With gargantuan, Steve Urkel-style glasses and an obsession with the bleeps and bloops of computers, Dan Deacon could be the second coming of Revenge of the Nerds’ violin-toting Arnold Poindexter.
Deacon, 27, grew up in the midst of the Long Island ska explosion, performing songs like “Bionic Man Hands” with his band Channel 59. He then went to the local art-nerd institution of choice, SUNY Purchase, to study computer music composition and electro-acoustic instruments. Though Deacon mastered a number of traditional instruments, from guitar to tuba (which he’s played with fellow Purchase alum Langhorne Slim), he chose to record collages of random sounds and sine waves from a Wavetek 180 signal generator.
While his early efforts were more sound art than popular song, Deacon found a fan-friendly formula in his 2007 album Spiderman of the Rings. He mixed goofy-yet-nostalgic lyrics such as “My dad is the coolest dad in dad school / He does not break any dad-rules” with layers of melody that recall Philip Glass. His brand-new album, Bromst, has pleased critics and fans alike, showcasing both his sense of humor and collages of samples that are a bit more grown-up, like a mind-bending round made from a Native American chant.
However, it’s Deacon’s live performances that have made him a household name — if your house is anywhere near an art school or a hipster enclave — by getting disaffected-looking concertgoers to smile genuinely, spill Coke on their vintage pants and abandon their posturing for an entire evening.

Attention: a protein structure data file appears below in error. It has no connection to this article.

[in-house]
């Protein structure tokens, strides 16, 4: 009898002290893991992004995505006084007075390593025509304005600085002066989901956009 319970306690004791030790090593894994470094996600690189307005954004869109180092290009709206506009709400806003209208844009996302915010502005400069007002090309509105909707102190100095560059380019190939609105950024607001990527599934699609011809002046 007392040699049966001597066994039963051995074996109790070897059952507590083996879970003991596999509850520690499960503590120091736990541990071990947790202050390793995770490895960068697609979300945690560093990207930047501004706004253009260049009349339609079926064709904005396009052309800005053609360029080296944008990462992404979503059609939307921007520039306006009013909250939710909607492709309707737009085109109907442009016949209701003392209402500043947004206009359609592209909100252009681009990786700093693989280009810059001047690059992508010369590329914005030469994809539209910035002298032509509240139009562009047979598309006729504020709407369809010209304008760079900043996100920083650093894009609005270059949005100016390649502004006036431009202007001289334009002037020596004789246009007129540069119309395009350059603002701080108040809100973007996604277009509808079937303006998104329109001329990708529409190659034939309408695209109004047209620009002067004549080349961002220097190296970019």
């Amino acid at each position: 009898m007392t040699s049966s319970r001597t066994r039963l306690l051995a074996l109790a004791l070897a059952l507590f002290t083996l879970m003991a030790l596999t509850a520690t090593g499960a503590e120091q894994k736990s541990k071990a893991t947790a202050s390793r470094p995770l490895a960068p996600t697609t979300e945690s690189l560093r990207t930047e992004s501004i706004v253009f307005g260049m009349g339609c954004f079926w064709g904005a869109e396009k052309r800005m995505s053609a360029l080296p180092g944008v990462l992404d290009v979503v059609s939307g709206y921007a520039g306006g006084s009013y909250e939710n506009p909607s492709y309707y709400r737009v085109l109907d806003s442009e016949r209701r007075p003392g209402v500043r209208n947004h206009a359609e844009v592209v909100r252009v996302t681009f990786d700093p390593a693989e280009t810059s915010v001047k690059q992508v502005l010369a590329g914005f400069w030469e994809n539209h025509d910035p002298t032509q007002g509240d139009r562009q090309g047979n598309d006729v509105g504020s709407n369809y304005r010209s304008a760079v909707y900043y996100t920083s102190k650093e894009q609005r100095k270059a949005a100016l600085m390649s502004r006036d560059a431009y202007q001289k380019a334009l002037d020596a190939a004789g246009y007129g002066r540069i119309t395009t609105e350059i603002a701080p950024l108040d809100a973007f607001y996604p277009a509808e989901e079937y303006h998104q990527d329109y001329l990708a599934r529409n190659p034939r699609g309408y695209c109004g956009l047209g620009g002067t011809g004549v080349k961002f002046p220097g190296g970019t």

How? Deacon’s personality has a lot to do with it. Hooking himself up to a grid of musical machines, he plants himself in the audience and leads fans on a trip that’s as much a spiritual journey as it is a return to grade-school recess. At his Forward Music Fest performance last fall, Deacon invited concertgoers to take part in a Grease-style dance-off to a soundtrack of his tunes. Then the lights went out, Deacon’s LEDs began to blink, and the crowd became a writhing amoeba of sweaty fans simultaneously shouting out lyrics and immersed in their own imaginations. It was as close to a rave as one can get these days, but something else as well.
Viewed from afar — or from above at the Majestic, where he performs May 4 — the scene is performance art, with the audience unaware of its role as performer. That’s the kind of engineering that someone who’s both a math nerd and an art dork could achieve.